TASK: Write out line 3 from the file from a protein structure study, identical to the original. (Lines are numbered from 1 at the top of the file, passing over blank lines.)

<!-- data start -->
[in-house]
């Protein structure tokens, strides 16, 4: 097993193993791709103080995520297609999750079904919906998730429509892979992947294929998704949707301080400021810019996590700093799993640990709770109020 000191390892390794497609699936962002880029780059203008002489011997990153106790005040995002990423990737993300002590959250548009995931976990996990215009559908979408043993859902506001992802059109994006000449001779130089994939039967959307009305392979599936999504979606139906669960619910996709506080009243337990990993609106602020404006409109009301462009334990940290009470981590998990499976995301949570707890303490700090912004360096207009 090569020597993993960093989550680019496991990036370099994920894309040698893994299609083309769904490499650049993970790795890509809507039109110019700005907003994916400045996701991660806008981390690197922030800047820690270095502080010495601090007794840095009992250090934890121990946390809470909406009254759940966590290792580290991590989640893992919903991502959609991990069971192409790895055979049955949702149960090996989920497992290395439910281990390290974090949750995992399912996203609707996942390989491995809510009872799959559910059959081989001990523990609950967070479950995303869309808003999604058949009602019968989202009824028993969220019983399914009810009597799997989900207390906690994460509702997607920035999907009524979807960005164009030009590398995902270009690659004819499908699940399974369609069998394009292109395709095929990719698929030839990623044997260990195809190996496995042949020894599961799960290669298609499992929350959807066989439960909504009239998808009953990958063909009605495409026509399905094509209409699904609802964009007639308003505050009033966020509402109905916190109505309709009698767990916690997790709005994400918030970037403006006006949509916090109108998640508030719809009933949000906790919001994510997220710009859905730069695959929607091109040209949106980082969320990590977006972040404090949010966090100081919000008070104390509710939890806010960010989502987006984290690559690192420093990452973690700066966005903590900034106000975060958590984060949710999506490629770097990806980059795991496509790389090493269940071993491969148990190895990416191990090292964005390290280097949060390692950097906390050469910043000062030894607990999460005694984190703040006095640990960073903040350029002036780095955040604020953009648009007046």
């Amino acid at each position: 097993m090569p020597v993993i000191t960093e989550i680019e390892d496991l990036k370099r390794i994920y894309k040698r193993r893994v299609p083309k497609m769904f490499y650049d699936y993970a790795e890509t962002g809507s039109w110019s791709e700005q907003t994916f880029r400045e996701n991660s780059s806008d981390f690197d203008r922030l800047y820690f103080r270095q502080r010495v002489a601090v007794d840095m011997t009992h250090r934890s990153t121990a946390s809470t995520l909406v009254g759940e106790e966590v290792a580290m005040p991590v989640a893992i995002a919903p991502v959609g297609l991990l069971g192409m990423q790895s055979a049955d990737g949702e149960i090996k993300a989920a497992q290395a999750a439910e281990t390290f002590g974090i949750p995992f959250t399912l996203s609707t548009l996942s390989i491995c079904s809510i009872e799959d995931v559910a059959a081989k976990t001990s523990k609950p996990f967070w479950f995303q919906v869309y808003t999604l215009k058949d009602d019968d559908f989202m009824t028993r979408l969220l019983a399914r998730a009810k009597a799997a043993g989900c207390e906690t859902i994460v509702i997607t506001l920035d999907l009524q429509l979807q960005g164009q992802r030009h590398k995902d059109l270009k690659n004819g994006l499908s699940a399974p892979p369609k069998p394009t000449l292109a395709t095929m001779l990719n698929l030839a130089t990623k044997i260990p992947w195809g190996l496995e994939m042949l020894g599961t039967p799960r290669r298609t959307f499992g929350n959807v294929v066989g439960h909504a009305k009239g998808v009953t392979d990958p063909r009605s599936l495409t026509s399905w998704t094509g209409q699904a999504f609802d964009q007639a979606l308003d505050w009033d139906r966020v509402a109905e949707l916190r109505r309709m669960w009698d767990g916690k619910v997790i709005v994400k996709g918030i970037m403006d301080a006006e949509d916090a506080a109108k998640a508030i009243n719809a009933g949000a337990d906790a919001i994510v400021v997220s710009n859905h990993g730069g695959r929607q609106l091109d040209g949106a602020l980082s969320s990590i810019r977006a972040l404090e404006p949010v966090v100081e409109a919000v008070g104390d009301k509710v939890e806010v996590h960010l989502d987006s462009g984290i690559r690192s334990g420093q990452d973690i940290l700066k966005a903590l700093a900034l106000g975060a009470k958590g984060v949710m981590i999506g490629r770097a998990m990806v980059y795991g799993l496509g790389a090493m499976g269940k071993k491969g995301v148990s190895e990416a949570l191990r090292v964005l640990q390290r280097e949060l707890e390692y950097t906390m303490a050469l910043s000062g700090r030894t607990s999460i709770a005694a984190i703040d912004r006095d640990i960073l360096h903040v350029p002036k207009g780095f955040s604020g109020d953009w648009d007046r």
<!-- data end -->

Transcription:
């Amino acid at each position: 097993m090569p020597v993993i000191t960093e989550i680019e390892d496991l990036k370099r390794i994920y894309k040698r193993r893994v299609p083309k497609m769904f490499y650049d699936y993970a790795e890509t962002g809507s039109w110019s791709e700005q907003t994916f880029r400045e996701n991660s780059s806008d981390f690197d203008r922030l800047y820690f103080r270095q502080r010495v002489a601090v007794d840095m011997t009992h250090r934890s990153t121990a946390s809470t995520l909406v009254g759940e106790e966590v290792a580290m005040p991590v989640a893992i995002a919903p991502v959609g297609l991990l069971g192409m990423q790895s055979a049955d990737g949702e149960i090996k993300a989920a497992q290395a999750a439910e281990t390290f002590g974090i949750p995992f959250t399912l996203s609707t548009l996942s390989i491995c079904s809510i009872e799959d995931v559910a059959a081989k976990t001990s523990k609950p996990f967070w479950f995303q919906v869309y808003t999604l215009k058949d009602d019968d559908f989202m009824t028993r979408l969220l019983a399914r998730a009810k009597a799997a043993g989900c207390e906690t859902i994460v509702i997607t506001l920035d999907l009524q429509l979807q960005g164009q992802r030009h590398k995902d059109l270009k690659n004819g994006l499908s699940a399974p892979p369609k069998p394009t000449l292109a395709t095929m001779l990719n698929l030839a130089t990623k044997i260990p992947w195809g190996l496995e994939m042949l020894g599961t039967p799960r290669r298609t959307f499992g929350n959807v294929v066989g439960h909504a009305k009239g998808v009953t392979d990958p063909r009605s599936l495409t026509s399905w998704t094509g209409q699904a999504f609802d964009q007639a979606l308003d505050w009033d139906r966020v509402a109905e949707l916190r109505r309709m669960w009698d767990g916690k619910v997790i709005v994400k996709g918030i970037m403006d301080a006006e949509d916090a506080a109108k998640a508030i009243n719809a009933g949000a337990d906790a919001i994510v400021v997220s710009n859905h990993g730069g695959r929607q609106l091109d040209g949106a602020l980082s969320s990590i810019r977006a972040l404090e404006p949010v966090v100081e409109a919000v008070g104390d009301k509710v939890e806010v996590h960010l989502d987006s462009g984290i690559r690192s334990g420093q990452d973690i940290l700066k966005a903590l700093a900034l106000g975060a009470k958590g984060v949710m981590i999506g490629r770097a998990m990806v980059y795991g799993l496509g790389a090493m499976g269940k071993k491969g995301v148990s190895e990416a949570l191990r090292v964005l640990q390290r280097e949060l707890e390692y950097t906390m303490a050469l910043s000062g700090r030894t607990s999460i709770a005694a984190i703040d912004r006095d640990i960073l360096h903040v350029p002036k207009g780095f955040s604020g109020d953009w648009d007046r």